clams, cockles, crabs, abalone, scallops, fish, fish eggs, octopuses
often 50 pounds and 15 feet across; sometimes larger
Japan to Alaska to Baja California
Masters of disguise
The giant Pacific octopus is an amazing creature—brainy and beautiful. The Aquarium's specimens are about six feet across, tentacle to tentacle—but that's a modest size for this species. Full-grown giant Pacific octopus often top 50 pounds, and the record was a creature weighing 200 pounds and measuring nearly 20 feet across.
They're usually reddish-pink with a delicate, veinlike pattern when you see them up close, fading to white on the underside of the tentacles. Its eight arms are covered with suction cups—2,240 of them in females, about 100 fewer in males—which give the octopus an iron grip as well as exquisite powers of taste and smell.
In our exhibit, you may have to look closely to find the octopus, as these animals can change their skin color to blend in with the rocks around them, and even this species, the largest octopus in the world, can squeeze itself into tiny, out-of-the-way spaces.
A mollusk without its shell
Octopuses are mollusks—boneless invertebrates related to clams. But they are no shell-bound mussel that lives in the mud. They're agile, smart and sneaky, armed with eight sinuous tentacles that are studded with suction cups.
An octopus is a little like a normal mollusk turned inside-out. It has a soft body, and its shell has been reduced to two small plates where its head muscles anchor, plus a powerful, parrot-like beak. Lacking a shell, octopuses protect themselves with one of the most sophisticated camouflage systems in the animal world.
Smart and solitary
Giant Pacific octopus spend most of their lives alone. They live in chilly (60 degrees Fahrenheit or colder) Pacific waters from Korea and Japan north to Alaska and south to Southern California. They live in fairly shallow, coastal waters down to depths of 330 feet or more. If you're lucky and extremely sharp-eyed you may find one in a tide pool.
Octopuses are very intelligent animals that can learn to open jars, play with toys, and interact with their handlers. Scientists long thought that animals were unlikely to evolve intelligence unless they were social (like us), so the octopus's clever, lonely life is something of a mystery.
The early days: life as a tiny octopus
The largest octopus in the world hatches from an egg the size of a rice grain. The tiny hatchlings are just over a quarter-inch long and weigh 22 milligrams (less than a thousandth of an ounce). On day one, their eight little arms already have about 14 tiny suckers each.
They drift in the surface waters eating plankton for up to three months, then settle to the seafloor weighing five grams. It takes another year for a young octopus to grow to about two pounds; a year after that it may weigh around 20 pounds and be ready to breed. Until they grow larger than about 10 pounds, life is very dangerous. Predators include lingcod, seals and sea otters—as well as mink, diving birds and other octopuses.
An octopus's garden
Adult giant Pacific octopus are stealthy hunters that eat a wide assortment of seafood, most commonly crabs, clams and other mussels. They catch their prey by surprise, using camouflage, jet propulsion and the sure grip that comes with having eight arms. With a quick bite from its hard beak, the octopus injects compounds that paralyze its prey and begin to digest its flesh. Then the octopus can return to its rocky den and settle down for a leisurely meal.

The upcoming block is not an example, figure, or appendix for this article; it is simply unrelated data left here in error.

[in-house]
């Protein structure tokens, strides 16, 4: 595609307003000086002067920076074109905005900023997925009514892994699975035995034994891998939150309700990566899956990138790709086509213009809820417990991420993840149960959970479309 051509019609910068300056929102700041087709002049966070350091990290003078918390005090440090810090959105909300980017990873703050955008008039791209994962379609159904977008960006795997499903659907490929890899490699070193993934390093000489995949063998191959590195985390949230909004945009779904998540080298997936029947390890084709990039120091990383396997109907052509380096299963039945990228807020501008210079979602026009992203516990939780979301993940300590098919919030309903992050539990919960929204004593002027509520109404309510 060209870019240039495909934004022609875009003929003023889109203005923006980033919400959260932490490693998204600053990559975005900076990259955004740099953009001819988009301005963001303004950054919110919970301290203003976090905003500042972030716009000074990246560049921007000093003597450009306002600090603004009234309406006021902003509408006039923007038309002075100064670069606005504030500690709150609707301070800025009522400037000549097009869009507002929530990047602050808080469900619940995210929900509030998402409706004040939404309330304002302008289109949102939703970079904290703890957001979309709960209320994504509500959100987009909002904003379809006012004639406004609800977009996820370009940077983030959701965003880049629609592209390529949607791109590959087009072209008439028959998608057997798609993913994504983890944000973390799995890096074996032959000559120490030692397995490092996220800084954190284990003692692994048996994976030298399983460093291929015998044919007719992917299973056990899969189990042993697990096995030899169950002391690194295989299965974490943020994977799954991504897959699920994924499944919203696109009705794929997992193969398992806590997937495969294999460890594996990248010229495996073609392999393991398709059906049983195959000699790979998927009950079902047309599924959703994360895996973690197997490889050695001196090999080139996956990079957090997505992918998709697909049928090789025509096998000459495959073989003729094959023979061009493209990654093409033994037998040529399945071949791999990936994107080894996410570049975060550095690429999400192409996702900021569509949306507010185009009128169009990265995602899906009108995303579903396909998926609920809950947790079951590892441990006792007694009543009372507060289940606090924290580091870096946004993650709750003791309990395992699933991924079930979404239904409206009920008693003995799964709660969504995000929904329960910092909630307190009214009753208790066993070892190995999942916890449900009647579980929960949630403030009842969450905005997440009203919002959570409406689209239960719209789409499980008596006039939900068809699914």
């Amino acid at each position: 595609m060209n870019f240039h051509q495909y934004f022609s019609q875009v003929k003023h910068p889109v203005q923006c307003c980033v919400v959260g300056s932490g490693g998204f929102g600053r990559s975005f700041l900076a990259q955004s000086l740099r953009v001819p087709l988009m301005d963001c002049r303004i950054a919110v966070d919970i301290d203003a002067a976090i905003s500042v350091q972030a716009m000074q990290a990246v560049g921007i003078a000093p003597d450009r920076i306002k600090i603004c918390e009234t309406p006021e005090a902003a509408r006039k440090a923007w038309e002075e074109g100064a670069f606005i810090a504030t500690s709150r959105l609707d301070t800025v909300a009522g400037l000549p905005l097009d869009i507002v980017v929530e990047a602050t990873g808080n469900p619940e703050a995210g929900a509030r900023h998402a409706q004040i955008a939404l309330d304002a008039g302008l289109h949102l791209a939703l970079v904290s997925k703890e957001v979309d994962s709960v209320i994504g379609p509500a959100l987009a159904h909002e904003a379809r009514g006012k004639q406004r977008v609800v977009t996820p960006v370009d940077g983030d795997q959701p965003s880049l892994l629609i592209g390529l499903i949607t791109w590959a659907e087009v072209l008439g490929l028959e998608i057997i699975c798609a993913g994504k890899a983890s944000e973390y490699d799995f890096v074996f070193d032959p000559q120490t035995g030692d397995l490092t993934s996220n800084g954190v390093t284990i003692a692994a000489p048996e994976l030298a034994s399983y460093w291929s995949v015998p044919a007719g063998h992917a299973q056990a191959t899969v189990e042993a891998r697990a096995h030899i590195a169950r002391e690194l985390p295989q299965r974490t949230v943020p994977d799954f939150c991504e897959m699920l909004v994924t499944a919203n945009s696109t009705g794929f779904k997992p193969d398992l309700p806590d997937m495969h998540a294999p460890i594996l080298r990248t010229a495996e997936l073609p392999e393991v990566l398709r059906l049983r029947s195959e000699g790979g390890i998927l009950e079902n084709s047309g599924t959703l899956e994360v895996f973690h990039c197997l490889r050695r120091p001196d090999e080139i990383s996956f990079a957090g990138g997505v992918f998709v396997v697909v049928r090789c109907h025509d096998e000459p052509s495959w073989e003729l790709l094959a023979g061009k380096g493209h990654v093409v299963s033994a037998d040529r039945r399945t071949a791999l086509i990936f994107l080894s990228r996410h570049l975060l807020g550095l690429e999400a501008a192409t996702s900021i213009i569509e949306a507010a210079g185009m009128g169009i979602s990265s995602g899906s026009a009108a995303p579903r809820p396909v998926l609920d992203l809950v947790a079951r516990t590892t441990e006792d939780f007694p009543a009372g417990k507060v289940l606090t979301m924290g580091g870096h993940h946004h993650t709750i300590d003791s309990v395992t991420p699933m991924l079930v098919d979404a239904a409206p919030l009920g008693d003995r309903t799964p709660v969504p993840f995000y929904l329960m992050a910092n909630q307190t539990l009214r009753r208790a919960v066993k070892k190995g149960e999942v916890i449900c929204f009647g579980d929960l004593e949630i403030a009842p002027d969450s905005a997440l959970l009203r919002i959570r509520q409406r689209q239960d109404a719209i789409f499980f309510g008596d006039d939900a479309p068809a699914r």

Using a hard, rough tongue called a radula, the octopus scrapes a neat hole in its prey's shell and extracts the contents. After picking it clean, the octopus discards the shell into a rubbish pile, called a midden, just outside its den. Scientists study these piles to learn about octopus diets.
Now you see me, now you don't
Like other octopuses, the giant Pacific octopus is a master of disguise due to a complex system of pigment cells, muscle fibers and nerves. Millions of elastic cells under the skin contain colored pigments. By stretching these open or squeezing them shut from moment to moment, the octopus adjusts its skin color. It can flash a warning signal or melt into the background, using its sharp eyes to match the patterns and colors of its background nearly perfectly. Experiments have shown that octopuses are color-blind, making these feats that much more mystifying.
Octopuses typically live alone, saving up energy for their one chance at mating near the end of their roughly three-year lives. Then a female chooses a male—typically one much larger than herself—and together they head for a den in deeper water (40 to 170 feet deep). A month or more after mating, the female lays 18,000 to 74,000 eggs (occasionally more), hanging them from the roof of a deep-water den in hundreds of strands of around 250 eggs each.
The mother octopus lives in the cave for up to seven months as the curtain of eggs develops, fanning the eggs with her arms or contracting her body to shoot streams of oxygen- and nutrient-rich water over them. She doesn't eat during this time and usually dies shortly after the young hatch.
Giant Pacific octopus have fairly short lives and produce lots of eggs, so their populations are naturally resilient. And even though they're popular in Asian and Mediterranean cuisine, they're not nearly as heavily fished as other seafood. So, happily, giant Pacific octopus populations are in pretty good shape.
They are commercially fished in both North America and Japan, both for food and as bait for species like Pacific halibut. An octopus has the advantage (unfortunately for the octopus) of being reusable as bait—a big savings for commercial fishermen who cast thousands of hooks into the water.
Because giant Pacific octopus are so large, they're a popular species to use. Records show up to 3,500 tons have been caught per year in North America.